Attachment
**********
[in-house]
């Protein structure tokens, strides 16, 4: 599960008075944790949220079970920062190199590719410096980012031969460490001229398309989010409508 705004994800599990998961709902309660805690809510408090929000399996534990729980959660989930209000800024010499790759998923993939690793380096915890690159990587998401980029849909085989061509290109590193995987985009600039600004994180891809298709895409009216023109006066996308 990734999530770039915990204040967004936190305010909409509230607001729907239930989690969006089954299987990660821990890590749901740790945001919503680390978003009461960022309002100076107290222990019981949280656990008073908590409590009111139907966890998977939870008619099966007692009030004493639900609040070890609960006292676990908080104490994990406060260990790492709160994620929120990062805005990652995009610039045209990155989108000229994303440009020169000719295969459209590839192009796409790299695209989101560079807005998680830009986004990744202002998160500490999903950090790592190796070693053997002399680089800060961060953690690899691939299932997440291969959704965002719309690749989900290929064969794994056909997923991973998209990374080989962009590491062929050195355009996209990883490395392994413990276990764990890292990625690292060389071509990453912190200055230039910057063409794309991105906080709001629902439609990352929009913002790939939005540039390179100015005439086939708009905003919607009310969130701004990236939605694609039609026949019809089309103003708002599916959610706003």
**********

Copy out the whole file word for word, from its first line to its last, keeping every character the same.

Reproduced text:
[in-house]
């Protein structure tokens, strides 16, 4: 599960008075944790949220079970920062190199590719410096980012031969460490001229398309989010409508 705004994800599990998961709902309660805690809510408090929000399996534990729980959660989930209000800024010499790759998923993939690793380096915890690159990587998401980029849909085989061509290109590193995987985009600039600004994180891809298709895409009216023109006066996308 990734999530770039915990204040967004936190305010909409509230607001729907239930989690969006089954299987990660821990890590749901740790945001919503680390978003009461960022309002100076107290222990019981949280656990008073908590409590009111139907966890998977939870008619099966007692009030004493639900609040070890609960006292676990908080104490994990406060260990790492709160994620929120990062805005990652995009610039045209990155989108000229994303440009020169000719295969459209590839192009796409790299695209989101560079807005998680830009986004990744202002998160500490999903950090790592190796070693053997002399680089800060961060953690690899691939299932997440291969959704965002719309690749989900290929064969794994056909997923991973998209990374080989962009590491062929050195355009996209990883490395392994413990276990764990890292990625690292060389071509990453912190200055230039910057063409794309991105906080709001629902439609990352929009913002790939939005540039390179100015005439086939708009905003919607009310969130701004990236939605694609039609026949019809089309103003708002599916959610706003």